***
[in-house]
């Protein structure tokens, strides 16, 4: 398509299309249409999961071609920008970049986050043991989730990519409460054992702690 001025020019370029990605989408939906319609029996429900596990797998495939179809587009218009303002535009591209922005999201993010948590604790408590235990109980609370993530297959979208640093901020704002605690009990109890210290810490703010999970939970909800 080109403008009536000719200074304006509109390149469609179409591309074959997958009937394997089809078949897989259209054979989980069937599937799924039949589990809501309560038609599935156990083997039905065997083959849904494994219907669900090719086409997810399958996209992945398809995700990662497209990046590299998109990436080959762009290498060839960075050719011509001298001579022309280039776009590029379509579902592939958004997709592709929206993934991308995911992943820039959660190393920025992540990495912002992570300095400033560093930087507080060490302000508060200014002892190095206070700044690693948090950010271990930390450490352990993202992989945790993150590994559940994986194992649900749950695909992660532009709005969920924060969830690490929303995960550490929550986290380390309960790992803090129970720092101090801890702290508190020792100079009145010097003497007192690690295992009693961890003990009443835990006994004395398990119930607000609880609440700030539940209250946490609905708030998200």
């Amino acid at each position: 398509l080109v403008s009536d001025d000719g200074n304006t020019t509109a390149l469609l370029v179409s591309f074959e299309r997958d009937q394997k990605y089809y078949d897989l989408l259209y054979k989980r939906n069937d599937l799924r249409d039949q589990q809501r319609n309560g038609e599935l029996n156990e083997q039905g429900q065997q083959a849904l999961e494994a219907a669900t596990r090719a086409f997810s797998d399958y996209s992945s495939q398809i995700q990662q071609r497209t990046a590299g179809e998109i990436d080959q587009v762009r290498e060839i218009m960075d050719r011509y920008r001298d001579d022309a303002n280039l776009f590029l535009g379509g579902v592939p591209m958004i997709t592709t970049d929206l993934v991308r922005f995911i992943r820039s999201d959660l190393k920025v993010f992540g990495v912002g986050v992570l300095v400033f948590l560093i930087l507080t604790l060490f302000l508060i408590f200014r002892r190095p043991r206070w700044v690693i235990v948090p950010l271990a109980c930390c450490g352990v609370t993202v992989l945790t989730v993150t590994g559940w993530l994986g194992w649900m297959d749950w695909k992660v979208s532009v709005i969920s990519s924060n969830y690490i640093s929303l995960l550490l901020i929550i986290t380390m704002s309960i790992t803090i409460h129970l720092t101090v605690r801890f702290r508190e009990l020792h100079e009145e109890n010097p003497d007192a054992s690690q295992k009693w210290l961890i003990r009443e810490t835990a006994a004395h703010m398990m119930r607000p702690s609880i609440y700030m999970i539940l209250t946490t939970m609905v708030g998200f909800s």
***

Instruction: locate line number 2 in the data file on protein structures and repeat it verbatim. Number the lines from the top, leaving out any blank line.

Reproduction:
């Protein structure tokens, strides 16, 4: 398509299309249409999961071609920008970049986050043991989730990519409460054992702690 001025020019370029990605989408939906319609029996429900596990797998495939179809587009218009303002535009591209922005999201993010948590604790408590235990109980609370993530297959979208640093901020704002605690009990109890210290810490703010999970939970909800 080109403008009536000719200074304006509109390149469609179409591309074959997958009937394997089809078949897989259209054979989980069937599937799924039949589990809501309560038609599935156990083997039905065997083959849904494994219907669900090719086409997810399958996209992945398809995700990662497209990046590299998109990436080959762009290498060839960075050719011509001298001579022309280039776009590029379509579902592939958004997709592709929206993934991308995911992943820039959660190393920025992540990495912002992570300095400033560093930087507080060490302000508060200014002892190095206070700044690693948090950010271990930390450490352990993202992989945790993150590994559940994986194992649900749950695909992660532009709005969920924060969830690490929303995960550490929550986290380390309960790992803090129970720092101090801890702290508190020792100079009145010097003497007192690690295992009693961890003990009443835990006994004395398990119930607000609880609440700030539940209250946490609905708030998200």